An innovative new research project is examining ways to help new and expectant mothers in disadvantaged areas stay fit and healthy, both during and after pregnancy.
Bump to Buggy is a multi-agency project involving Teesside University, Nouveau Wellbeing, Fuse – the Centre for Translational Research in Public Health, Tees Valley Sport and local councils.
It is developing ways to help pregnant women and new mothers to overcome barriers to physical activity – focussing on areas including time constraints, lack of social support and cost and accessibility.
It is particularly concerned with helping women who were physically active before pregnancy to maintain that lifestyle and identify actions that can be taken in order for new mothers to continue to exercise after they have given birth.
Bump to Buggy, which has been nominated for a Community Partnership Award, is working with women living in disadvantaged areas of Darlington and County Durham to raise awareness and improve skills and capacity for physical activity.
Pregnancy is a time of biological, psychological and social change for women. Pregnant women are often less active than non-pregnant women and as pregnancy progresses physical activity tends to decrease, which impacts negatively on their health and the health of their babies.
To address this concern, Nouveau Wellbeing, a community interest company based in Billingham which provides fitness and wellbeing programmes, was keen to develop bespoke activities that support active women to stay physically active during pregnancy and early motherhood.
Nouveau Wellbeing contacted AskFuse, a responsive research service run by Fuse – the Centre for Translational Research in Public Health, based within Teesside University’s School of Health & Social Care.
It was successful in securing funding from Sport England for the three-year physical activity programme Bump to Buggy.
The funding is supporting Teesside University PhD student Dr Murali Subramanian, whose work is centred around exploring the needs of pregnant women or new mothers who were previously active to help them to maintain physical activity during this period of change.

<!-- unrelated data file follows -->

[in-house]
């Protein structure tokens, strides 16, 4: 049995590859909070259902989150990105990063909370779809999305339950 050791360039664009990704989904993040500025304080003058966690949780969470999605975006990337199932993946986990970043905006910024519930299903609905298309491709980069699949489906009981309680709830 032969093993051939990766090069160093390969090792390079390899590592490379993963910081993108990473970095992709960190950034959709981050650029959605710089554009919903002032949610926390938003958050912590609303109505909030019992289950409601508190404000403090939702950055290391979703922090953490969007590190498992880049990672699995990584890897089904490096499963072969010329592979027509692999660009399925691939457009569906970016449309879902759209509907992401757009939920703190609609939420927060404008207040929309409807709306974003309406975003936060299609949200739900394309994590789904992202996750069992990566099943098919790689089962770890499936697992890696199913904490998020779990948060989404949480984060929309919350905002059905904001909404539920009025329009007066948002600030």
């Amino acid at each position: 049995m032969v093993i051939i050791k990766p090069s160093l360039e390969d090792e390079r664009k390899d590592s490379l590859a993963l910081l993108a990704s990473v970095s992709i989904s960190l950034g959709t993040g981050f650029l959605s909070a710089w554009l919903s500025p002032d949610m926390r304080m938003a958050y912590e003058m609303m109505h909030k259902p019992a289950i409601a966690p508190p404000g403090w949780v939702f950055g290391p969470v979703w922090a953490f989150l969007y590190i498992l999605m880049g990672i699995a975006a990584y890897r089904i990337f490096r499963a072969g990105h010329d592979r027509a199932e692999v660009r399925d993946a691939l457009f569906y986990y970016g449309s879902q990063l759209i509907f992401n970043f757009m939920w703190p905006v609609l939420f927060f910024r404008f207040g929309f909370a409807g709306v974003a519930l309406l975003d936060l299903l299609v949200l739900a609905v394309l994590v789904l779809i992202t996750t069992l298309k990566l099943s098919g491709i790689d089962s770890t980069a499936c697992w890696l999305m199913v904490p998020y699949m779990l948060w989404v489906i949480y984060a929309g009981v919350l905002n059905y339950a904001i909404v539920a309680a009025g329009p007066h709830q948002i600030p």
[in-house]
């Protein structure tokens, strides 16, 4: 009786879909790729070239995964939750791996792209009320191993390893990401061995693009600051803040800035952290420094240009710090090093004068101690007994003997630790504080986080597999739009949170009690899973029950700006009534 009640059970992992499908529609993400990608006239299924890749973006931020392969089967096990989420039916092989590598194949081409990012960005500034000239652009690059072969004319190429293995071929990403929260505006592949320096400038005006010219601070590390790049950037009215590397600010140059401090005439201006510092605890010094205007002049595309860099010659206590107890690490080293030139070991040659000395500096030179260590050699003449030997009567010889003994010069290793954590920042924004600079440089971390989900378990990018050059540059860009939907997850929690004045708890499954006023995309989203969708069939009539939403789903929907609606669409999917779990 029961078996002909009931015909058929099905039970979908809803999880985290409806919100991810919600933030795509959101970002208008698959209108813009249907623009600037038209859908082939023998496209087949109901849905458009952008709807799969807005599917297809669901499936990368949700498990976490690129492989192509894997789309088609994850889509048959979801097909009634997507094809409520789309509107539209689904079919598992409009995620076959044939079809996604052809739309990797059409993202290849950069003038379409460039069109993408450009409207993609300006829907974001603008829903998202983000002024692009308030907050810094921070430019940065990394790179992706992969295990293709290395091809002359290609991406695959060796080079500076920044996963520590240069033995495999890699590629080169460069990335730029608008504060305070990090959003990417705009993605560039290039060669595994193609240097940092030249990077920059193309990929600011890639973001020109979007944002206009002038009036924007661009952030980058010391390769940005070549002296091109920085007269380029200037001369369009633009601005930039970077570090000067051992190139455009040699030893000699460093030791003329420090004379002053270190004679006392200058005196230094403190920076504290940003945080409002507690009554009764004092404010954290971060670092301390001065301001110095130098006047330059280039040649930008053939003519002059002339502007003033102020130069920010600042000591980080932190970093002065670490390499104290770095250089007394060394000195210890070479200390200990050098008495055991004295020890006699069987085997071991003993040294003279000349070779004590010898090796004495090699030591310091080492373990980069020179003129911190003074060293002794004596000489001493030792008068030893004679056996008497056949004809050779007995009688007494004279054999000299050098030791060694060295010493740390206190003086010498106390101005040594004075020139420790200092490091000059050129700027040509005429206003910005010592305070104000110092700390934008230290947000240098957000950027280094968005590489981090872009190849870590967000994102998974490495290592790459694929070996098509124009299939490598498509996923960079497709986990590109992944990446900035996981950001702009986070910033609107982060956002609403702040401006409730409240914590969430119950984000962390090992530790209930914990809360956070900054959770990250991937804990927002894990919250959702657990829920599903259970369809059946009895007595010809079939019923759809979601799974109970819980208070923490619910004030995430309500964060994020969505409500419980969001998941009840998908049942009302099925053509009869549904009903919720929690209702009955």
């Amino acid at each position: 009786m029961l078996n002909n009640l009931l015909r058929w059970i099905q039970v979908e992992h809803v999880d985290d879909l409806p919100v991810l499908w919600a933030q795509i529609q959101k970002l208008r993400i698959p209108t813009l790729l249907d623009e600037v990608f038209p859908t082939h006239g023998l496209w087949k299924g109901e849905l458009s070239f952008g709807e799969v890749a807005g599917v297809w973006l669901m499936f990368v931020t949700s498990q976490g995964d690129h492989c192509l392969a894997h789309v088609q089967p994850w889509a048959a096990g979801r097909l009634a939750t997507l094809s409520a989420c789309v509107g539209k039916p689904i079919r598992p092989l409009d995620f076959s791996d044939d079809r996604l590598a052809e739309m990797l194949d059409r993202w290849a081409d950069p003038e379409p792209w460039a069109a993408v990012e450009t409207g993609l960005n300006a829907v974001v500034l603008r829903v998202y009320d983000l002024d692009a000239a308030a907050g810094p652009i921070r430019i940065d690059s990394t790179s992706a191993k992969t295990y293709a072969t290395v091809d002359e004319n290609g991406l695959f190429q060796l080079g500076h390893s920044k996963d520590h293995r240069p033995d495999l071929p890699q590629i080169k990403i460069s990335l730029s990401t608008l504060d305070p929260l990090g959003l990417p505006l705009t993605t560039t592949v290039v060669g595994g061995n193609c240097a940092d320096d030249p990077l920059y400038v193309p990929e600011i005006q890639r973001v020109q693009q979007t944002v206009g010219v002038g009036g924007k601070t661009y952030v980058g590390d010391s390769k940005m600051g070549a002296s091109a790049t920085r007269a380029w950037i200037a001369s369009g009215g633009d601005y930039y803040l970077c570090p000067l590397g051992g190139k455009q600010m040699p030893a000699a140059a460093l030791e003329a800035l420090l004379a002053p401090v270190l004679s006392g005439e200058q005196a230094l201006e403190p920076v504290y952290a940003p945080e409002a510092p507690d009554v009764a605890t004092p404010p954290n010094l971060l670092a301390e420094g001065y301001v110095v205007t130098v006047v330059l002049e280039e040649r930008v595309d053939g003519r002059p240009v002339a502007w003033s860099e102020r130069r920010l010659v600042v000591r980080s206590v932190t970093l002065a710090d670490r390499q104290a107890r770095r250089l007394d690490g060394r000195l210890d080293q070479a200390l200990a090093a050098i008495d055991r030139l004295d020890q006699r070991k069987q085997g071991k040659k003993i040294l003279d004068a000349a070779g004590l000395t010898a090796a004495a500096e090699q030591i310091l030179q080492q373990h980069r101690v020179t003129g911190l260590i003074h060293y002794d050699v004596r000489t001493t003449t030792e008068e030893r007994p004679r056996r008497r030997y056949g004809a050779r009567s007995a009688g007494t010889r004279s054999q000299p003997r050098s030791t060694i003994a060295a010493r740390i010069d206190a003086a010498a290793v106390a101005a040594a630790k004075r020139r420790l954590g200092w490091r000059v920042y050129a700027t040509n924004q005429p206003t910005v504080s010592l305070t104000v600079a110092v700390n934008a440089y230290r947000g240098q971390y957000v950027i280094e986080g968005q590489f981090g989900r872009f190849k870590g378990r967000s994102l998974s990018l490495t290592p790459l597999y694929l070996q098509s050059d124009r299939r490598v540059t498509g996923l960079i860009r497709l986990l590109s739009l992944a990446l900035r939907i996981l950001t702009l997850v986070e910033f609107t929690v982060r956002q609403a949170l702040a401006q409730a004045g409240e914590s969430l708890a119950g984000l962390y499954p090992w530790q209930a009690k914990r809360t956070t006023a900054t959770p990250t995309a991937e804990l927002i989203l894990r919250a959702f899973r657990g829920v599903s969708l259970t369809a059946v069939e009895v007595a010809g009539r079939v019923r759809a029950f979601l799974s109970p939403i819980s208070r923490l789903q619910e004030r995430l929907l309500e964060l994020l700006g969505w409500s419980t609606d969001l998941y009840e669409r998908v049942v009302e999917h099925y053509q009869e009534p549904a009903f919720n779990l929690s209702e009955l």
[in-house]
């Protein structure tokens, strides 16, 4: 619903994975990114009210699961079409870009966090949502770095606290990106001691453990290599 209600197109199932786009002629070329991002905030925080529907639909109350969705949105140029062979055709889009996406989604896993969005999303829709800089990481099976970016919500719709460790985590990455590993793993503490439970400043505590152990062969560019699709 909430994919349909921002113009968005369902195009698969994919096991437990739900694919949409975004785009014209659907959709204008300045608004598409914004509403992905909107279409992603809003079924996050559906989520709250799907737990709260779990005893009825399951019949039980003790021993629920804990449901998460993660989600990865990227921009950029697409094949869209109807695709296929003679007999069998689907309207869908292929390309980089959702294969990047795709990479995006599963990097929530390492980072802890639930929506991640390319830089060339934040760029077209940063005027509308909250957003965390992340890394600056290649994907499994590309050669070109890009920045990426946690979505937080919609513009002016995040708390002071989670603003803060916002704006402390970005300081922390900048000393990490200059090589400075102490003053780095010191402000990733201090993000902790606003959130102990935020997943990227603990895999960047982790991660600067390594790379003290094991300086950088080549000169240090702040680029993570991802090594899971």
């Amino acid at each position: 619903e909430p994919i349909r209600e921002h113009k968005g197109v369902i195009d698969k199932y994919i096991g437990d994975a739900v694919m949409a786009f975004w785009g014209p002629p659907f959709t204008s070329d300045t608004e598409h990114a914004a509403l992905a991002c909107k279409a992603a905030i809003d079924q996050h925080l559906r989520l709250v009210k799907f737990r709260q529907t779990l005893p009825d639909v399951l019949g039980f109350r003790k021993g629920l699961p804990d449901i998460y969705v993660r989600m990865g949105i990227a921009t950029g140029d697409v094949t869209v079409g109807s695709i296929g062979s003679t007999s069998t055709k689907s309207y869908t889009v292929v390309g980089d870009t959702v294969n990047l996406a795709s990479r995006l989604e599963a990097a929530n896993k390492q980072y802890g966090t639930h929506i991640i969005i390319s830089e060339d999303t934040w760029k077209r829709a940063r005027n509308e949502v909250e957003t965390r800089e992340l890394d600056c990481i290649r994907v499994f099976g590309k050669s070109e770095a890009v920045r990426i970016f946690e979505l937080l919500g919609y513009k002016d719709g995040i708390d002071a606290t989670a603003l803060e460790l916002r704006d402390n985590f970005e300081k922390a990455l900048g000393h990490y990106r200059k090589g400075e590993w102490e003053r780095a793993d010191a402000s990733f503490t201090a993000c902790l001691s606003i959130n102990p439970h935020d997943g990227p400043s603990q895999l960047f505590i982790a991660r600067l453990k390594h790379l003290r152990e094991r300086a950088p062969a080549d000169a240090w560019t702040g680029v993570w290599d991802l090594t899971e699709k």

Being a sports and exercise medicine physician, Dr Murali will look at the barriers and enablers of participation, develop an intervention, pilot and test and disseminate the learning to health professionals and sports partners.
The delivery of activity will be supported by Tees Valley Sport, the County Sport Partnership hosted by Teesside University.
In recognition of the Bump to Buggy project, Teesside University and Fuse have been nominated for a Community Partnership award by Nouveau Wellbeing as part of their 10th Anniversary.
Dr Liane Azevedo, Senior Lecturer in Physical Activity and Public Health at Teesside University, is one of the PhD supervisors for the project, together with Professor Louisa Ells and Dr Peter van der Graaf (Teesside University) and Dr Louise Hayes (Newcastle University).
She said: “This is a great opportunity for our University to work on the development and evaluation of a physical activity programme to help women maintain their physical activity levels in a period when considerable changes are happening in their bodies and everyday life.
“The collaboration with Nouveau and the delivery partners will give the PhD student, Murali, a unique opportunity to develop a programme in partnership and seeing this implemented in practice.”
Bethany Ainsley, founder of Nouveau Wellbeing, added: “The whole team at Nouveau Wellbeing are really excited to launch the Bump to Buggy project which will offer a vital service to women across County Durham and Darlington during a significant time in their lives.
“Working with Teesside University and Fuse will really strengthen our offer and ensure learning from this project can be shared with a wider health network both locally and nationally.”